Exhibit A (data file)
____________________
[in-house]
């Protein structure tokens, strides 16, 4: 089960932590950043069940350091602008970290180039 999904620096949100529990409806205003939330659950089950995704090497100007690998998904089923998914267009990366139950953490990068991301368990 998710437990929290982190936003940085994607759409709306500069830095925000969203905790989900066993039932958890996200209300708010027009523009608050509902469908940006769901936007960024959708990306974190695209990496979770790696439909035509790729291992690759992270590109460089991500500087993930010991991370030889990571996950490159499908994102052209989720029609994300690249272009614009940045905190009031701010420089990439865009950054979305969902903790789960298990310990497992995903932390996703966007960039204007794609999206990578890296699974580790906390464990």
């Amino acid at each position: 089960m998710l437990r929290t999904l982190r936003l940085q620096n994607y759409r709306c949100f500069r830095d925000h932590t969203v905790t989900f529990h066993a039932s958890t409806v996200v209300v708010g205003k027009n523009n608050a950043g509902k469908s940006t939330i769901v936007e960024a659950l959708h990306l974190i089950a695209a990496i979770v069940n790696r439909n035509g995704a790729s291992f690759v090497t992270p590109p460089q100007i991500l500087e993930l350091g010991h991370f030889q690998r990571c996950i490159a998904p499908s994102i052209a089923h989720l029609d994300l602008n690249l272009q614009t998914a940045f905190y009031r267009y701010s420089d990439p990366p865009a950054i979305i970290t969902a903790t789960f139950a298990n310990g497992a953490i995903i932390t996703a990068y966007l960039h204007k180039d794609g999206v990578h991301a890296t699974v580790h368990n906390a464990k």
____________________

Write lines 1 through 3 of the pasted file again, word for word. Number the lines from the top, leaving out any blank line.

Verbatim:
[in-house]
């Protein structure tokens, strides 16, 4: 089960932590950043069940350091602008970290180039 999904620096949100529990409806205003939330659950089950995704090497100007690998998904089923998914267009990366139950953490990068991301368990 998710437990929290982190936003940085994607759409709306500069830095925000969203905790989900066993039932958890996200209300708010027009523009608050509902469908940006769901936007960024959708990306974190695209990496979770790696439909035509790729291992690759992270590109460089991500500087993930010991991370030889990571996950490159499908994102052209989720029609994300690249272009614009940045905190009031701010420089990439865009950054979305969902903790789960298990310990497992995903932390996703966007960039204007794609999206990578890296699974580790906390464990």
């Amino acid at each position: 089960m998710l437990r929290t999904l982190r936003l940085q620096n994607y759409r709306c949100f500069r830095d925000h932590t969203v905790t989900f529990h066993a039932s958890t409806v996200v209300v708010g205003k027009n523009n608050a950043g509902k469908s940006t939330i769901v936007e960024a659950l959708h990306l974190i089950a695209a990496i979770v069940n790696r439909n035509g995704a790729s291992f690759v090497t992270p590109p460089q100007i991500l500087e993930l350091g010991h991370f030889q690998r990571c996950i490159a998904p499908s994102i052209a089923h989720l029609d994300l602008n690249l272009q614009t998914a940045f905190y009031r267009y701010s420089d990439p990366p865009a950054i979305i970290t969902a903790t789960f139950a298990n310990g497992a953490i995903i932390t996703a990068y966007l960039h204007k180039d794609g999206v990578h991301a890296t699974v580790h368990n906390a464990k």